The answer, surprisingly, is not necessarily – the FTSE All-Share index has a global bias.
Nearly 70% of the revenues of FTSE All-Share companies are earnt overseas. So if you thought by investing in your UK All-Share tracker funds that the returns would be linked to the UK economy, you may be surprised to learn about the high level of overseas earnings made by UK companies. Such earnings by UK companies dwarf those of our neighbours. Europe only derives 40% of its earnings overseas and Japan and the US 32%, respectively.
This may provide some reassurance that when the present mood and consensus opinion is that the UK economy is stagnant and may even fall into recession, that the earnings of UK companies are not reliant solely on the UK economy.
Another belief is that we don’t manufacture anything any longer! Services did account for 78% of the U.K.’s GDP last year but only 7% of this related to financial intermediation (which includes banking), with 24% coming from the public sector. In recent years, manufacturing has grown steadily from 12% to 14% of GDP, and has been a bigger direct contributor than the financial services sector.
History tells us that economic growth is a poor predictor of stock market returns. Over the past 16 years the Chinese economy has grown 10% per annum, whereas the stock market has delivered a disappointing 5% annualised return. Brazil, conversely, enjoyed a more pedestrian economic growth of about 4% but its equity market was one of the best performing in the world with annualised returns of over 20%.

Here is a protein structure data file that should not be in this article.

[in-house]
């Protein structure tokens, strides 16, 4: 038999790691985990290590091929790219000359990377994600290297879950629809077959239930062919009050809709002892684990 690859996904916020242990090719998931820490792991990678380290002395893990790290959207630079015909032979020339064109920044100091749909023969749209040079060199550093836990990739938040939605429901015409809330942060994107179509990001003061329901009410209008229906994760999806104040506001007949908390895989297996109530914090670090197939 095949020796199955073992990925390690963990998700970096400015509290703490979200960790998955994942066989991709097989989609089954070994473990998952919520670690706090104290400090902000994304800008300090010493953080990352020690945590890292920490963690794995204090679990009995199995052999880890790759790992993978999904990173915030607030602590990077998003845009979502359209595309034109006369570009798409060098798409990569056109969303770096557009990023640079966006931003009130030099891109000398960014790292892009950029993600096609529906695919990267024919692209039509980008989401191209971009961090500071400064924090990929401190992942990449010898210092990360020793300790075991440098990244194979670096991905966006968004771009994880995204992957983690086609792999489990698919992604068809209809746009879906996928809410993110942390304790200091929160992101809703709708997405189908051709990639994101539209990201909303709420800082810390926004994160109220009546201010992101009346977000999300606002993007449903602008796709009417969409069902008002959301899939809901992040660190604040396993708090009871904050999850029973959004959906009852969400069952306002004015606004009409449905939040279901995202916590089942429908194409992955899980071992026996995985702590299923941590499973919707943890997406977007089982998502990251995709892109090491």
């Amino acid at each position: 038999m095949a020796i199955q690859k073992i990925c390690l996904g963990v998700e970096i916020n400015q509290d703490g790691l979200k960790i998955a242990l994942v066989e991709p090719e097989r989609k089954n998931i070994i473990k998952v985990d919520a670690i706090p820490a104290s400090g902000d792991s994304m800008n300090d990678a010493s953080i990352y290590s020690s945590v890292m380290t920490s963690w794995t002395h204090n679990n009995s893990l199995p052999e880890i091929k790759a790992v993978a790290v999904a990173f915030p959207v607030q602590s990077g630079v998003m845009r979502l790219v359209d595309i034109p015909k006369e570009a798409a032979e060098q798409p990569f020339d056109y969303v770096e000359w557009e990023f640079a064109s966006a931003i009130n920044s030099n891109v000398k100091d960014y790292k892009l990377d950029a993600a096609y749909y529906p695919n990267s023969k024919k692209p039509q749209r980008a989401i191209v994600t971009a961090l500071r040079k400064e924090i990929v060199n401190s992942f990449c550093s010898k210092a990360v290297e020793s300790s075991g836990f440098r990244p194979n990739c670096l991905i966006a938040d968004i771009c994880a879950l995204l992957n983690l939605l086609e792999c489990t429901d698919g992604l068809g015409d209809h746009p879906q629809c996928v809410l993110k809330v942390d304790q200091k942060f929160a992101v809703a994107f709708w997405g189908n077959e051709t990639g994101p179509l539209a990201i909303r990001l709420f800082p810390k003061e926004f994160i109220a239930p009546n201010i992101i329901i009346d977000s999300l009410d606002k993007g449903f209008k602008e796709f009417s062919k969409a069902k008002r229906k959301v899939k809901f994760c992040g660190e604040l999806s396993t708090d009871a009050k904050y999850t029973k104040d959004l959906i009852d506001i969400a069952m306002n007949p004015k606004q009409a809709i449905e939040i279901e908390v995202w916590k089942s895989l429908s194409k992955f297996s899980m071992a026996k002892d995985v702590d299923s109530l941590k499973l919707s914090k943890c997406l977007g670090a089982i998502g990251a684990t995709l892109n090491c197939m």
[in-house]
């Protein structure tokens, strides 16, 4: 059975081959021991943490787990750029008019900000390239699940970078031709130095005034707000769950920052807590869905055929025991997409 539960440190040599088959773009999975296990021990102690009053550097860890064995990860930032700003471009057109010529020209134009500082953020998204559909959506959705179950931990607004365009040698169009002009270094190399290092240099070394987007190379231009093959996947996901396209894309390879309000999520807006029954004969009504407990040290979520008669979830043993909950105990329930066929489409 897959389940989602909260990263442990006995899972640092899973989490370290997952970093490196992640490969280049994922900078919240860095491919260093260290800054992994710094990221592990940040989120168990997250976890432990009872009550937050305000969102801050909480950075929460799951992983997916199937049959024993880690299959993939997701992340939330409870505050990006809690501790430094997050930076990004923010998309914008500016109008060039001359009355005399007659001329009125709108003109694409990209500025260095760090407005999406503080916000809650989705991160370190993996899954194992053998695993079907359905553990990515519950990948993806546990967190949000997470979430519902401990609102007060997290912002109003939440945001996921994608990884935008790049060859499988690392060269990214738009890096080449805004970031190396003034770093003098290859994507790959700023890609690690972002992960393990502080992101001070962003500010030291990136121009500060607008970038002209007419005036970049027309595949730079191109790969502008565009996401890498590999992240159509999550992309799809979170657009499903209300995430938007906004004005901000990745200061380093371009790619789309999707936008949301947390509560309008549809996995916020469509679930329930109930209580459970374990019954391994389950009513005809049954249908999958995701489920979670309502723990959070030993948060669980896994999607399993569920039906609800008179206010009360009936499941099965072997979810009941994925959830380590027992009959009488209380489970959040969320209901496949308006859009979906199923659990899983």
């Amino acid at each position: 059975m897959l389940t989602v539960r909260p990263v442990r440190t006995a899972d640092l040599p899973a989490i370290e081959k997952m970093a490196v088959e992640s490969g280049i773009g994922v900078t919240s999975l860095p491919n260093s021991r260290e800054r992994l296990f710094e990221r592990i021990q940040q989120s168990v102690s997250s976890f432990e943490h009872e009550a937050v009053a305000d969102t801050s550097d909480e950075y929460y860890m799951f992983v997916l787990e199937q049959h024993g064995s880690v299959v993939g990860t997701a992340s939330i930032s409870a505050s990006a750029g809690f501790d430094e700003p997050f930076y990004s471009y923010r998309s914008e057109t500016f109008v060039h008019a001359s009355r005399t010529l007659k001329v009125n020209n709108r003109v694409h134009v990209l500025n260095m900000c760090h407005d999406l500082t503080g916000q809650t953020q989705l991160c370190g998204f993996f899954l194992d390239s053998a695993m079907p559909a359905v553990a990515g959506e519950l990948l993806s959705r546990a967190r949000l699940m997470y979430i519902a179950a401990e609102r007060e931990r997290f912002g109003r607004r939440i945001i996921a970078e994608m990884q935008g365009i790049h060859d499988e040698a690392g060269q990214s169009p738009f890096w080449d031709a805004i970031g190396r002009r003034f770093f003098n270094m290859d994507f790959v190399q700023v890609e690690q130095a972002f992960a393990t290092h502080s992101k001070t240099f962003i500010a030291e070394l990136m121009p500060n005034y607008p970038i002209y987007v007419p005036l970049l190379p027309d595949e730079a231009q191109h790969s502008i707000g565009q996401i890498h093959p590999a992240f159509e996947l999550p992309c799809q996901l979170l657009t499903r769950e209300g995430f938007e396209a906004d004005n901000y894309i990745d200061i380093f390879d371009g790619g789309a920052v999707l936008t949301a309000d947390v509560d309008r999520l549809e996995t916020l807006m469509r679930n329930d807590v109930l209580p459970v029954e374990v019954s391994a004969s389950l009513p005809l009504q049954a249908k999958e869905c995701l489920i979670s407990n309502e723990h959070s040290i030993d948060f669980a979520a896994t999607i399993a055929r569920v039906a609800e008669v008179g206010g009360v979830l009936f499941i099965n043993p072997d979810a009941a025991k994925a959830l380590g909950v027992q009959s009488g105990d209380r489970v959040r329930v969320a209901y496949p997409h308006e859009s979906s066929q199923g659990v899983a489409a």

So why am I telling you all this? Is it that I just want to impress you by my knowledge of the GDP breakdown and the make-up of the FTSE All-Share? No, it’s because I want to share the knowledge that UK listed companies are actively pursuing global growth strategies throughout the world and we here in the UK have the opportunity to enjoy the rewards of these strategies easily and cheaply by lending money to the constituents of the FTSE All-Share.